These changes to funding requirements will apply to valuation reports dated on or after December 31, 2017, that are filed after the new framework comes in force. Proposals regarding certain aspects of the new framework for DB pension plans, including providing a discharge of liabilities when annuities are purchased for retirees or deferred plan members, requirements for funding policies and governance policies and changes to the PBGF under the new $1,500 per month guarantee, will be posted for consultation in the near future. 

The government invited comments on the new funding framework until January 29, 2018, after which the new regulations supporting these changes will be released. 


Ontario is following in the footsteps of some of its counterparts in other provinces by tightening its going concern funding requirements while lessening the solvency funding requirements at the same time. However, it does not entirely do away with solvency funding, as plans must continue to achieve a minimum of 85% funding on that basis or face additional minimum contribution requirements.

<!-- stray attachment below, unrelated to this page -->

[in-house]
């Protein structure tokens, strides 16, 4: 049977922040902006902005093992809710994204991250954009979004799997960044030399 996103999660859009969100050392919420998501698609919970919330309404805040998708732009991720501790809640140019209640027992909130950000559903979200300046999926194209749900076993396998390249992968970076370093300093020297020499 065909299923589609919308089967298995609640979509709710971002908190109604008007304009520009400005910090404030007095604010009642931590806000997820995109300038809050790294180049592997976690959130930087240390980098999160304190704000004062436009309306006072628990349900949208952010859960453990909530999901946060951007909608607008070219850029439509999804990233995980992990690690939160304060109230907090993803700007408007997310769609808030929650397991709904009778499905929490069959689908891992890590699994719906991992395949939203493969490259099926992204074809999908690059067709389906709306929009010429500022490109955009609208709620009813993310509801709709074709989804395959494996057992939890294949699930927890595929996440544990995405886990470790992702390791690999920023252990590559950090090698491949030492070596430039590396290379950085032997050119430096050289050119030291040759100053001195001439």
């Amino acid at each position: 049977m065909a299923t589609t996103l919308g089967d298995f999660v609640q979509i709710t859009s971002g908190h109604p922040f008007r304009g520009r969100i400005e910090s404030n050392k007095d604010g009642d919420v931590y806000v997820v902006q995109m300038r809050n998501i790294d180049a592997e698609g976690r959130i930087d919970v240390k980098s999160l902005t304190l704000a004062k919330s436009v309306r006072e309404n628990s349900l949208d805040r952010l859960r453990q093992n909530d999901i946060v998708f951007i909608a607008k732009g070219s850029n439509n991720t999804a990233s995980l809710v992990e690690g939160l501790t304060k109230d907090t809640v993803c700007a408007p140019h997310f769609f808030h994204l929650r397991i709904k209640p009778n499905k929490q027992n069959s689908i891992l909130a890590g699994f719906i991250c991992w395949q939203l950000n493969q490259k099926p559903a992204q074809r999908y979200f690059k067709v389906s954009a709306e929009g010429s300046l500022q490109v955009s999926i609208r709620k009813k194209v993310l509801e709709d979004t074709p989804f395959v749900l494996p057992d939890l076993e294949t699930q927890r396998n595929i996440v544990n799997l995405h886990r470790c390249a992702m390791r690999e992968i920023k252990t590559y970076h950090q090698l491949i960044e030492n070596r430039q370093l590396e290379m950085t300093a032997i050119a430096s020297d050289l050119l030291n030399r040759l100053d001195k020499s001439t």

According the latest annual report issued by the Financial Services Commission of Ontario in April 2017 on the funding of DB pension plans, 46.4% of the plans it monitors reported a solvency ratio that was below 85% as at their latest valuation date, between July 1, 2015 and June 30, 2016. While solvency ratios have been trending favorably lately due to rising interest rates, there are still undoubtedly many pension plans that will still need to contend with some measure of solvency deficit amortization under the new framework, albeit to a now lower minimum level of 85%. 

One of the most impactful changes brought on by the new funding framework is the introduction of a PfAD, which will apply both to a plan’s going concern liabilities and its current service cost. Any unfunded portion of the PfAD will be included in the plan’s going concern unfunded liability and amortized over 10 years. 

Again, Ontario follows general principles adopted in other provinces – namely, that a certain buffer should be built up within a pension plan to ensure it can better withstand future market fluctuations and maintain a high degree of benefit security for its members.